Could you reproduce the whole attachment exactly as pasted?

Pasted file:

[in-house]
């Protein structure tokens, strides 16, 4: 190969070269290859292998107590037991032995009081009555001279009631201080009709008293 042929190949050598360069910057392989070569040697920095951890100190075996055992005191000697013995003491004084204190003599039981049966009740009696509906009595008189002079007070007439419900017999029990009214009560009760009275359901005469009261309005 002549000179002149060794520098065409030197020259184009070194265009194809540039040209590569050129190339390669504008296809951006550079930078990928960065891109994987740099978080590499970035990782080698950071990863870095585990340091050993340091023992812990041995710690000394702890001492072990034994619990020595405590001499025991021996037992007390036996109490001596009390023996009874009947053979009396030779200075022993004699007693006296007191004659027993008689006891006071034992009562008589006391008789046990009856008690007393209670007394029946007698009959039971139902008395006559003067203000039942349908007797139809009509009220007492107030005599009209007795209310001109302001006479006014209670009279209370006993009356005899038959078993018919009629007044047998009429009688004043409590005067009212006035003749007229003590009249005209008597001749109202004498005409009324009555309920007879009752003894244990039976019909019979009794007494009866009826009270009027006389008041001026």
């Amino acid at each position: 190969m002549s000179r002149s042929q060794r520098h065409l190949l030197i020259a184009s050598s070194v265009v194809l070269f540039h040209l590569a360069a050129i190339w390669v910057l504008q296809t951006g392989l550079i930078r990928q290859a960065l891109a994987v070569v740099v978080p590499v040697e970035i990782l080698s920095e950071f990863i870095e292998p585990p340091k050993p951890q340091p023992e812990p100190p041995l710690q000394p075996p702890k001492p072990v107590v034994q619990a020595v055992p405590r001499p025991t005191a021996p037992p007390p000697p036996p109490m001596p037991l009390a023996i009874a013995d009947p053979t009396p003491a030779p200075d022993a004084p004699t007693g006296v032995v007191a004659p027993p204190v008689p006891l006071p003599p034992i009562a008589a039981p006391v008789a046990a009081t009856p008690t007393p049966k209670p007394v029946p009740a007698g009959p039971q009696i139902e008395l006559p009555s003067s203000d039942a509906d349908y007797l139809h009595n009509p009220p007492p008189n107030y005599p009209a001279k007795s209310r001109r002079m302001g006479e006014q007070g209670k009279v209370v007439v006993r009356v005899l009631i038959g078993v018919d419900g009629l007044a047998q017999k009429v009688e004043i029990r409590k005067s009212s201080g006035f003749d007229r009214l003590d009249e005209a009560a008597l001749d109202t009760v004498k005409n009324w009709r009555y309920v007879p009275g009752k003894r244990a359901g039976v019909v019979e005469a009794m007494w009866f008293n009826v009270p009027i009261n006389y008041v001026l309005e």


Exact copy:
[in-house]
């Protein structure tokens, strides 16, 4: 190969070269290859292998107590037991032995009081009555001279009631201080009709008293 042929190949050598360069910057392989070569040697920095951890100190075996055992005191000697013995003491004084204190003599039981049966009740009696509906009595008189002079007070007439419900017999029990009214009560009760009275359901005469009261309005 002549000179002149060794520098065409030197020259184009070194265009194809540039040209590569050129190339390669504008296809951006550079930078990928960065891109994987740099978080590499970035990782080698950071990863870095585990340091050993340091023992812990041995710690000394702890001492072990034994619990020595405590001499025991021996037992007390036996109490001596009390023996009874009947053979009396030779200075022993004699007693006296007191004659027993008689006891006071034992009562008589006391008789046990009856008690007393209670007394029946007698009959039971139902008395006559003067203000039942349908007797139809009509009220007492107030005599009209007795209310001109302001006479006014209670009279209370006993009356005899038959078993018919009629007044047998009429009688004043409590005067009212006035003749007229003590009249005209008597001749109202004498005409009324009555309920007879009752003894244990039976019909019979009794007494009866009826009270009027006389008041001026």
């Amino acid at each position: 190969m002549s000179r002149s042929q060794r520098h065409l190949l030197i020259a184009s050598s070194v265009v194809l070269f540039h040209l590569a360069a050129i190339w390669v910057l504008q296809t951006g392989l550079i930078r990928q290859a960065l891109a994987v070569v740099v978080p590499v040697e970035i990782l080698s920095e950071f990863i870095e292998p585990p340091k050993p951890q340091p023992e812990p100190p041995l710690q000394p075996p702890k001492p072990v107590v034994q619990a020595v055992p405590r001499p025991t005191a021996p037992p007390p000697p036996p109490m001596p037991l009390a023996i009874a013995d009947p053979t009396p003491a030779p200075d022993a004084p004699t007693g006296v032995v007191a004659p027993p204190v008689p006891l006071p003599p034992i009562a008589a039981p006391v008789a046990a009081t009856p008690t007393p049966k209670p007394v029946p009740a007698g009959p039971q009696i139902e008395l006559p009555s003067s203000d039942a509906d349908y007797l139809h009595n009509p009220p007492p008189n107030y005599p009209a001279k007795s209310r001109r002079m302001g006479e006014q007070g209670k009279v209370v007439v006993r009356v005899l009631i038959g078993v018919d419900g009629l007044a047998q017999k009429v009688e004043i029990r409590k005067s009212s201080g006035f003749d007229r009214l003590d009249e005209a009560a008597l001749d109202t009760v004498k005409n009324w009709r009555y309920v007879p009275g009752k003894r244990a359901g039976v019909v019979e005469a009794m007494w009866f008293n009826v009270p009027i009261n006389y008041v001026l309005e």